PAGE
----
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Social dilemmas, institutions, and the evolution of cooperation

Ed. by Jann, Ben / Przepiorka, Wojtek

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September 2017
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Nash Dynamics, Meritocratic Matching, and Cooperation

Nax, Heinrich H. / Murphy, Ryan O. / Helbing, Dirk


John F Nash (1950) proposed dynamics for repeated interactions according to which agents myopically play individual best-responses against their observations of other agents’ past play. Such dynamics converge to Nash equilibria. Without suitable mechanisms, this means that best-response dynamics can lead to low levels of cooperative behavior and thus to inefficient outcomes in social dilemma games. Here, we discuss the theoretical predictions of these dynamics in a variety of social dilemmas and assess these in light of behavioral evidence. We particularly focus on “meritocratic matching”, a class of mechanisms that leads to both low cooperation (inefficient) and high cooperation (near-efficient) equilibria (Gunnthorsdottir et al. 2010; Nax, Murphy, and Helbing 2014; Nax et al. 2015). Most behavioral theories derived from related social dilemmas cannot explain the behavioral evidence for this class of games, but Nash dynamics provide a very satisfactory explanation. We also argue that Nash dynamics provide a parsimonious account of behavioral results for several different social dilemmas, with the exception of the linear public goods game.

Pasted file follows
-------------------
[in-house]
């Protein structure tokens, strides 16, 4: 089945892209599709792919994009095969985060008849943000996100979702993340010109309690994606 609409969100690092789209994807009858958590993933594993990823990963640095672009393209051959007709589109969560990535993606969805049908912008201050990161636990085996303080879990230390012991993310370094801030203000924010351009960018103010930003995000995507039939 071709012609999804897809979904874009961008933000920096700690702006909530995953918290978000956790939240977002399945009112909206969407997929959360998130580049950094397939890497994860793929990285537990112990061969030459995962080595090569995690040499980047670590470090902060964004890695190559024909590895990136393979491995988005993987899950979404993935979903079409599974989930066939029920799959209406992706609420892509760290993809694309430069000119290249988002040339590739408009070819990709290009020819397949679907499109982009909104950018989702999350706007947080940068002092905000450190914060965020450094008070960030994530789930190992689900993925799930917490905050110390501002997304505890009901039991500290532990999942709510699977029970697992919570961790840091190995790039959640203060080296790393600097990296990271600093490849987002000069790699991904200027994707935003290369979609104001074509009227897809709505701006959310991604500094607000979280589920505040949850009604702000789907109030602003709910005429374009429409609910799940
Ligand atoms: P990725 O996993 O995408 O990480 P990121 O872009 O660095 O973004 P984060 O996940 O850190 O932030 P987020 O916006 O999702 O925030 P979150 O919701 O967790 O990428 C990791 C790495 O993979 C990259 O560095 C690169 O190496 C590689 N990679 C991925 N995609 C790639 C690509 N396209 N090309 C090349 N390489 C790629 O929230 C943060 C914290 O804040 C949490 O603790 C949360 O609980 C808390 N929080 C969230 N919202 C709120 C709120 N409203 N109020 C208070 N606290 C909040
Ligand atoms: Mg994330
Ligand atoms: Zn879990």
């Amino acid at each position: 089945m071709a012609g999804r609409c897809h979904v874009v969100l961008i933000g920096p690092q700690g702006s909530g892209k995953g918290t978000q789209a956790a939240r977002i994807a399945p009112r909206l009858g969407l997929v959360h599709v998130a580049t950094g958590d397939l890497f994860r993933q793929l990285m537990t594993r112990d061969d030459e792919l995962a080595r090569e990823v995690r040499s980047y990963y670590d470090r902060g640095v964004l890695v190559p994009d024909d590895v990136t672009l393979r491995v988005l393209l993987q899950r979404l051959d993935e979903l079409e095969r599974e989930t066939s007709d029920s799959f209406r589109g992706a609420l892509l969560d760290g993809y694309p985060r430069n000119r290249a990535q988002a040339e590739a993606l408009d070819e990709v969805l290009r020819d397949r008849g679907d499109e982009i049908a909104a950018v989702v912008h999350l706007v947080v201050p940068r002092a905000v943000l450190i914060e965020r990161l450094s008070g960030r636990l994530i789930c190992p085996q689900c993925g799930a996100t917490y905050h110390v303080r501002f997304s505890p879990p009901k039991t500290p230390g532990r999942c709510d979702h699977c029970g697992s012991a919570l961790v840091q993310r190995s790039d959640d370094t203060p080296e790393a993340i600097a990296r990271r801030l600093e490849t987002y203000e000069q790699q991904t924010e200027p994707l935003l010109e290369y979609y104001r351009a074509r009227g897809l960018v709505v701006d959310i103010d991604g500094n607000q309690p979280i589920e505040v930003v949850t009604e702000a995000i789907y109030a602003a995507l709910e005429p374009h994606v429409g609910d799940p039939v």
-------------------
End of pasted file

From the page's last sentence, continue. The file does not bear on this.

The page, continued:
Citation Information

Heinrich H. Nax, Ryan O. Murphy, Dirk Helbing (2017). Nash Dynamics, Meritocratic Matching, and Cooperation. In Ben Jann, Wojtek Przepiorka (Eds.), Social dilemmas, institutions, and the evolution of cooperation (pp. 447–470). Berlin, Boston: De Gruyter. https://doi.org/10.1515/9783110472974-021

Book DOI: https://doi.org/10.1515/9783110472974

Online ISBN: 9783110472974

© 2017 Walter de Gruyter GmbH, Berlin/Munich/BostonGet Permission

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